Research intelligence - Matchmaking creates good vibrations
KTPs bring together businesses and universities for their mutual benefit
The research behind this year’s best Knowledge Transfer Partnership began with a paper on rotor dynamics published in 1998. But according to Nick Lieven, pro vice-chancellor at the University of Bristol, where the work took place, since then it had gone “nowhere”.
“Yet within two months of it being used by the firm, it was being flown on aircraft,” he explained, delighted at the project’s success.
Bristol’s collaboration with helicopter maintenance firm Helitune was the overall Best KTP Award winner at a ceremony in London on 22 November that celebrated the leading partnerships out of the 800 carried out this year.
KTPs, funded by the Technology Strategy Board, bring graduates (known as associates) together with companies or third-sector organisations that have a particular problem to solve. In the case of Helitune, customers wanted to cut the number of test-flight hours needed to adjust vibrations to safe levels.
“The knowledge was missing in our company,” explained Peter Morrish, technology manager at Helitune. “Our customers were experiencing a problem that, within our team, we weren’t able to solve.”
Through Bristol associates Steve Pollard and Richard Hunt, the company applied the research - an algorithm that processes in-flight data on rotors and generates suitable adjustments - to reduce the test-flight time by up to 50 per cent. Among the customers using the technology are the UK’s Ministry of Defence (with which the company now has a £1.3 million contract), the Italian forestry commission and the US Coast Guard.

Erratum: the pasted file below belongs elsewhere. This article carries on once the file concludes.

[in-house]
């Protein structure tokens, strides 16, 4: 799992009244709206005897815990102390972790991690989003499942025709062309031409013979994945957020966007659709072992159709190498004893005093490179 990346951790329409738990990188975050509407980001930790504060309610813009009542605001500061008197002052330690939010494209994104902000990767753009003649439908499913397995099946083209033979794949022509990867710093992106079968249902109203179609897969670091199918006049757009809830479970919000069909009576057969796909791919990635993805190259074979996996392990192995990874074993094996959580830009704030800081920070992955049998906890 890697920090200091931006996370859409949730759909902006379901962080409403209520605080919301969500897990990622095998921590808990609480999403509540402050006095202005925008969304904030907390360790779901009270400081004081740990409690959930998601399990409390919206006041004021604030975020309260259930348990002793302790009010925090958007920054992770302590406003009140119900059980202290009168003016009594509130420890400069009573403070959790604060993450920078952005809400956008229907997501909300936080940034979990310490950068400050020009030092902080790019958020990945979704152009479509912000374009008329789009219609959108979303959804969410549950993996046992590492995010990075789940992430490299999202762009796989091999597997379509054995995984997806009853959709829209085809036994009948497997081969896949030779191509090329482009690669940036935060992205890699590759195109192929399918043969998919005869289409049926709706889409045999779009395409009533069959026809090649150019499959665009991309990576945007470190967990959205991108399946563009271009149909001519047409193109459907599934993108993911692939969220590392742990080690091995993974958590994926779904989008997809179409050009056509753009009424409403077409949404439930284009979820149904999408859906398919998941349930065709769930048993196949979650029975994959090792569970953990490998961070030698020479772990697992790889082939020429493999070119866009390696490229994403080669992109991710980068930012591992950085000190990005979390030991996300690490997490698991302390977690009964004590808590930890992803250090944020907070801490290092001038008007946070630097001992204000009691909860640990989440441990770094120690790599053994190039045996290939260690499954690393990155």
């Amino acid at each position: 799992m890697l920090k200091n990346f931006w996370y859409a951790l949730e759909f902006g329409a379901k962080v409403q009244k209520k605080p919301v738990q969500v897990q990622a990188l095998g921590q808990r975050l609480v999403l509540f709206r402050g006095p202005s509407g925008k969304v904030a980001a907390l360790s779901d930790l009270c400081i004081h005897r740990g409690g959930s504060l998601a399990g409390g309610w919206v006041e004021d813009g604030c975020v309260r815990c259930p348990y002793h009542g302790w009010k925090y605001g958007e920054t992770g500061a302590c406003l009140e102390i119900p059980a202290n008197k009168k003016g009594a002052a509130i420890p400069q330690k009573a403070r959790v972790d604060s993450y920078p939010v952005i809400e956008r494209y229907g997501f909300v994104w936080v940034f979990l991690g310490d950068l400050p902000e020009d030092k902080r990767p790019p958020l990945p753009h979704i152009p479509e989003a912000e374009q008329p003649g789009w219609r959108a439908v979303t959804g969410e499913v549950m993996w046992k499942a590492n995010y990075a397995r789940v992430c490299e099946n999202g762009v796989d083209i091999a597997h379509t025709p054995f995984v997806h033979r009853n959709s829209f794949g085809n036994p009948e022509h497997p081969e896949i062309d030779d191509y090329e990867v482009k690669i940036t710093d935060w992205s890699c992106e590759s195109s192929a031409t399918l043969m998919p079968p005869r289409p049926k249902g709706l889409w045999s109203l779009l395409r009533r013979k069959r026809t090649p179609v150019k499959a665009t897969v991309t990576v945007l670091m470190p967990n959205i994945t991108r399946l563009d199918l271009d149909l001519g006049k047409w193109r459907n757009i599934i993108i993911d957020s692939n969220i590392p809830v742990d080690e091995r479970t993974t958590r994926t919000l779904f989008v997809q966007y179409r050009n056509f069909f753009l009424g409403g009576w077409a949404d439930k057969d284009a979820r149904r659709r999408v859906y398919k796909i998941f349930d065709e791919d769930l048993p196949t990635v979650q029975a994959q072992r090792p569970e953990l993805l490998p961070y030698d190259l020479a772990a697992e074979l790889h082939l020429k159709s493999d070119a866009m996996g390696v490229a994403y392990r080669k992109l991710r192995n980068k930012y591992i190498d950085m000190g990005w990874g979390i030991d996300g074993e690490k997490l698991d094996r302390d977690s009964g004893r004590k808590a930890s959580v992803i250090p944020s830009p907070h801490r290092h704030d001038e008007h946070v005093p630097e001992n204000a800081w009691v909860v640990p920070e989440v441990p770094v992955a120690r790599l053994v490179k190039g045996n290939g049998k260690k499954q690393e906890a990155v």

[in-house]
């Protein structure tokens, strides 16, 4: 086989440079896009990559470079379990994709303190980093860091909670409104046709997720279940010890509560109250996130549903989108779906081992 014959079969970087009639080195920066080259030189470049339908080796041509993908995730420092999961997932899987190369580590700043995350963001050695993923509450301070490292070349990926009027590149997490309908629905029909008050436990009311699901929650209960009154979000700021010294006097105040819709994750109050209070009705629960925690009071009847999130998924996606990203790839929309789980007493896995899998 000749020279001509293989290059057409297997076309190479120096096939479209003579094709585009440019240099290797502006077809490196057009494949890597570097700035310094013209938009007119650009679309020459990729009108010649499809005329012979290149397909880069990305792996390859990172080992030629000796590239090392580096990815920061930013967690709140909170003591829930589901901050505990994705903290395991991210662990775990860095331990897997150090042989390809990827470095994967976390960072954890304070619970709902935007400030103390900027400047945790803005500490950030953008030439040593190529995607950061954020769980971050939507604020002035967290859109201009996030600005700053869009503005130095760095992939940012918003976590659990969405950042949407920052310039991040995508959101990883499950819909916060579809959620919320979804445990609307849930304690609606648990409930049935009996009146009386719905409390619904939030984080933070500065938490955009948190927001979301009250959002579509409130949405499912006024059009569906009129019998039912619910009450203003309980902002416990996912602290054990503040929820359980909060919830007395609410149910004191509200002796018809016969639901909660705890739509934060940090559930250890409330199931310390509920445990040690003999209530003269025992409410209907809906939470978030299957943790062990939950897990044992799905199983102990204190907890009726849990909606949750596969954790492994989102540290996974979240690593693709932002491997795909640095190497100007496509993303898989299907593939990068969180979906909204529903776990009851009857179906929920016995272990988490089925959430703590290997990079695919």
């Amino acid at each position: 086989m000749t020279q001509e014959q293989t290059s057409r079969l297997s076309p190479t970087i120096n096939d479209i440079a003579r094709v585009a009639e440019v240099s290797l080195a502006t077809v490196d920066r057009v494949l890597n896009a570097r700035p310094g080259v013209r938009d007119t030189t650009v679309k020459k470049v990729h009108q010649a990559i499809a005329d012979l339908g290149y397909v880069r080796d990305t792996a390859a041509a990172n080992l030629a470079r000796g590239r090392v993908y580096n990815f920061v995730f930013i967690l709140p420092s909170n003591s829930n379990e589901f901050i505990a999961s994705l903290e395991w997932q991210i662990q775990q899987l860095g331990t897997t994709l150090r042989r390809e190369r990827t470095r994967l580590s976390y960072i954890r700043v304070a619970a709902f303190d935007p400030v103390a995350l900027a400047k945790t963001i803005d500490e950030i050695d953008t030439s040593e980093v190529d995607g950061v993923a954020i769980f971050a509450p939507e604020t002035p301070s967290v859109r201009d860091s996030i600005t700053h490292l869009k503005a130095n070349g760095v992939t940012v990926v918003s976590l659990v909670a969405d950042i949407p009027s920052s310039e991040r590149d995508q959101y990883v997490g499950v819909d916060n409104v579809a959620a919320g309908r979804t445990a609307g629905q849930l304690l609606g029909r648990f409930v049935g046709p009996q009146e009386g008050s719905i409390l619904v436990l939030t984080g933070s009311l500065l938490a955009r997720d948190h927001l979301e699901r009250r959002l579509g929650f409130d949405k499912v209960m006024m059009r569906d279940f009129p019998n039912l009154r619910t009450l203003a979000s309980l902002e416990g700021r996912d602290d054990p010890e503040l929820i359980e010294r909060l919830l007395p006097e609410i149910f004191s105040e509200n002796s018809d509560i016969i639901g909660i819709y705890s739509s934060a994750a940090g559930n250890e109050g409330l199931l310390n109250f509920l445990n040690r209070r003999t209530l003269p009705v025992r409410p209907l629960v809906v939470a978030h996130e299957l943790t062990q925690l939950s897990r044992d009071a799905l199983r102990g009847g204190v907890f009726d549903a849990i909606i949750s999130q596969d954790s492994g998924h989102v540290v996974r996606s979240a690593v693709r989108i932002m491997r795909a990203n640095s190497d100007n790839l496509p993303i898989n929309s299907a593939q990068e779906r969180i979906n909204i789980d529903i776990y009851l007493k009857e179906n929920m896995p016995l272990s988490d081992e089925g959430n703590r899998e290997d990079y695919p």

Speaking at the KTP Awards 2012, David Willetts, the universities and science minister, said that the scheme, which has run in some form for 35 years, was an example of what made the UK one of the best places in the world for quality business-university collaboration in research and development.
“We do sometimes beat up on ourselves in Britain saying that the links between universities and businesses are not strong enough and that we should do better - and of course we can always improve. But we are not as bad as we sometimes think we are,” he said.
Finalists for the award also included Clyde Space and the University of Strathclyde, whose collaboration helped the company win a contract from the UK Space Agency to build UKube-1, the UK’s first nanosatellite system.
Projects outside the hard sciences were also successful. Katie Flaherty from De Montfort University was named a “Business leader of tomorrow” for her work raising the profile of Phoenix, a Leicester arts centre, which led to it securing £450,000 in grants from Arts Council England.
According to Mr Willetts, overall in 2010-11 the KTP scheme created 39 jobs and leveraged more than £1.5 million in industry investment for each £1 million of government funding. The fact that more than 73 per cent of associates are offered permanent employment at the end of their projects demonstrated the value of the scheme to business, he said, but participation leads to benefits for academics, too.
“We know that the learning they have from this practical experience is fed back into research. To conduct world-class research you often need the stimulation of what is happening in the external world, and this provides such a stimulus,” he said.
Praise, but less cash